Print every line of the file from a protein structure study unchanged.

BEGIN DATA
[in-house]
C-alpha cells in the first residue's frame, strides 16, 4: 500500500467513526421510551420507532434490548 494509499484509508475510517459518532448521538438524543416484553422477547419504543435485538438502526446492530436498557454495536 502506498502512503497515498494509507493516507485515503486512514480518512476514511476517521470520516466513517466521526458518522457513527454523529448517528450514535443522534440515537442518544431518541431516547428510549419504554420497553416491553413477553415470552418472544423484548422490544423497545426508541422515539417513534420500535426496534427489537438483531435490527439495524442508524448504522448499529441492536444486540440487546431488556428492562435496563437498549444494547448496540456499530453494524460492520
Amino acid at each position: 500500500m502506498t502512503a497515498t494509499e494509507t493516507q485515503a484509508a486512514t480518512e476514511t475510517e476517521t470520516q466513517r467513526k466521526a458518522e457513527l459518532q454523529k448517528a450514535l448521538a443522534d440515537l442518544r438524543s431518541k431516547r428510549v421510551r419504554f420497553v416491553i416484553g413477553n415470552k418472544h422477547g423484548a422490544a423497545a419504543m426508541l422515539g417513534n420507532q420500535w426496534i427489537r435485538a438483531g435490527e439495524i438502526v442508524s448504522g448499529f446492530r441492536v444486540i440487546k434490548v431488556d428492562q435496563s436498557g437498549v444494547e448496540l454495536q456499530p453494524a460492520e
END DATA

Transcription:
[in-house]
C-alpha cells in the first residue's frame, strides 16, 4: 500500500467513526421510551420507532434490548 494509499484509508475510517459518532448521538438524543416484553422477547419504543435485538438502526446492530436498557454495536 502506498502512503497515498494509507493516507485515503486512514480518512476514511476517521470520516466513517466521526458518522457513527454523529448517528450514535443522534440515537442518544431518541431516547428510549419504554420497553416491553413477553415470552418472544423484548422490544423497545426508541422515539417513534420500535426496534427489537438483531435490527439495524442508524448504522448499529441492536444486540440487546431488556428492562435496563437498549444494547448496540456499530453494524460492520
Amino acid at each position: 500500500m502506498t502512503a497515498t494509499e494509507t493516507q485515503a484509508a486512514t480518512e476514511t475510517e476517521t470520516q466513517r467513526k466521526a458518522e457513527l459518532q454523529k448517528a450514535l448521538a443522534d440515537l442518544r438524543s431518541k431516547r428510549v421510551r419504554f420497553v416491553i416484553g413477553n415470552k418472544h422477547g423484548a422490544a423497545a419504543m426508541l422515539g417513534n420507532q420500535w426496534i427489537r435485538a438483531g435490527e439495524i438502526v442508524s448504522g448499529f446492530r441492536v444486540i440487546k434490548v431488556d428492562q435496563s436498557g437498549v444494547e448496540l454495536q456499530p453494524a460492520e